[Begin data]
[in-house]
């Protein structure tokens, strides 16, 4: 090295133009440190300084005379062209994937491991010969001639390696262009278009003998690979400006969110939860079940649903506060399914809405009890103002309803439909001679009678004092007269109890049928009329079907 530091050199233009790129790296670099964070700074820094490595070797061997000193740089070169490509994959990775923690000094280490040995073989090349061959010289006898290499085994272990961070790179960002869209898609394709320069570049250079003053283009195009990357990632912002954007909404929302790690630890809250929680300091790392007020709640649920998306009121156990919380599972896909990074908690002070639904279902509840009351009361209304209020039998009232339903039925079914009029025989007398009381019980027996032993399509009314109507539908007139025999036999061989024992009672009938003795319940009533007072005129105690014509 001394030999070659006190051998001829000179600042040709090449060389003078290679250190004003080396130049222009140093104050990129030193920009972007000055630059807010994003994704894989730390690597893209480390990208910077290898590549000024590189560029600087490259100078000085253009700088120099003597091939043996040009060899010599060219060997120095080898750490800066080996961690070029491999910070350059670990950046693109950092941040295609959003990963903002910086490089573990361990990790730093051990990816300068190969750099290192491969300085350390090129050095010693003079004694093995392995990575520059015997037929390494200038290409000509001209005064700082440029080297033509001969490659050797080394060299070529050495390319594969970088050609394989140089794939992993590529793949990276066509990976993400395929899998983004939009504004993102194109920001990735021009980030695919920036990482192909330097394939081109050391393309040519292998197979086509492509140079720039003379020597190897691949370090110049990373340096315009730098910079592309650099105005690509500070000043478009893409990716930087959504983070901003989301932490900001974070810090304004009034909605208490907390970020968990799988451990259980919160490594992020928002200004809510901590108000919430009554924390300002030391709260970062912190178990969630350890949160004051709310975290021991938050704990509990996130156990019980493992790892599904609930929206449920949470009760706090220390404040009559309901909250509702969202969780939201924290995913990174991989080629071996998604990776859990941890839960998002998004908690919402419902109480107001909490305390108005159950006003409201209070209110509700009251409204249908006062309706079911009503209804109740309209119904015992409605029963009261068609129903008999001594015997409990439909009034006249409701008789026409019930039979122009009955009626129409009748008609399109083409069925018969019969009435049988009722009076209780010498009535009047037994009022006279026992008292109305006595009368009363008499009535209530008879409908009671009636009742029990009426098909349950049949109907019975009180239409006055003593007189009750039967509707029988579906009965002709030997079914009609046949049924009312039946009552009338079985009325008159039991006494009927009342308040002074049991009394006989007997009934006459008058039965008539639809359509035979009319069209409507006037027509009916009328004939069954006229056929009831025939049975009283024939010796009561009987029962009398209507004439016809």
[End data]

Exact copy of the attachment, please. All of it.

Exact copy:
[in-house]
């Protein structure tokens, strides 16, 4: 090295133009440190300084005379062209994937491991010969001639390696262009278009003998690979400006969110939860079940649903506060399914809405009890103002309803439909001679009678004092007269109890049928009329079907 530091050199233009790129790296670099964070700074820094490595070797061997000193740089070169490509994959990775923690000094280490040995073989090349061959010289006898290499085994272990961070790179960002869209898609394709320069570049250079003053283009195009990357990632912002954007909404929302790690630890809250929680300091790392007020709640649920998306009121156990919380599972896909990074908690002070639904279902509840009351009361209304209020039998009232339903039925079914009029025989007398009381019980027996032993399509009314109507539908007139025999036999061989024992009672009938003795319940009533007072005129105690014509 001394030999070659006190051998001829000179600042040709090449060389003078290679250190004003080396130049222009140093104050990129030193920009972007000055630059807010994003994704894989730390690597893209480390990208910077290898590549000024590189560029600087490259100078000085253009700088120099003597091939043996040009060899010599060219060997120095080898750490800066080996961690070029491999910070350059670990950046693109950092941040295609959003990963903002910086490089573990361990990790730093051990990816300068190969750099290192491969300085350390090129050095010693003079004694093995392995990575520059015997037929390494200038290409000509001209005064700082440029080297033509001969490659050797080394060299070529050495390319594969970088050609394989140089794939992993590529793949990276066509990976993400395929899998983004939009504004993102194109920001990735021009980030695919920036990482192909330097394939081109050391393309040519292998197979086509492509140079720039003379020597190897691949370090110049990373340096315009730098910079592309650099105005690509500070000043478009893409990716930087959504983070901003989301932490900001974070810090304004009034909605208490907390970020968990799988451990259980919160490594992020928002200004809510901590108000919430009554924390300002030391709260970062912190178990969630350890949160004051709310975290021991938050704990509990996130156990019980493992790892599904609930929206449920949470009760706090220390404040009559309901909250509702969202969780939201924290995913990174991989080629071996998604990776859990941890839960998002998004908690919402419902109480107001909490305390108005159950006003409201209070209110509700009251409204249908006062309706079911009503209804109740309209119904015992409605029963009261068609129903008999001594015997409990439909009034006249409701008789026409019930039979122009009955009626129409009748008609399109083409069925018969019969009435049988009722009076209780010498009535009047037994009022006279026992008292109305006595009368009363008499009535209530008879409908009671009636009742029990009426098909349950049949109907019975009180239409006055003593007189009750039967509707029988579906009965002709030997079914009609046949049924009312039946009552009338079985009325008159039991006494009927009342308040002074049991009394006989007997009934006459008058039965008539639809359509035979009319069209409507006037027509009916009328004939069954006229056929009831025939049975009283024939010796009561009987029962009398209507004439016809």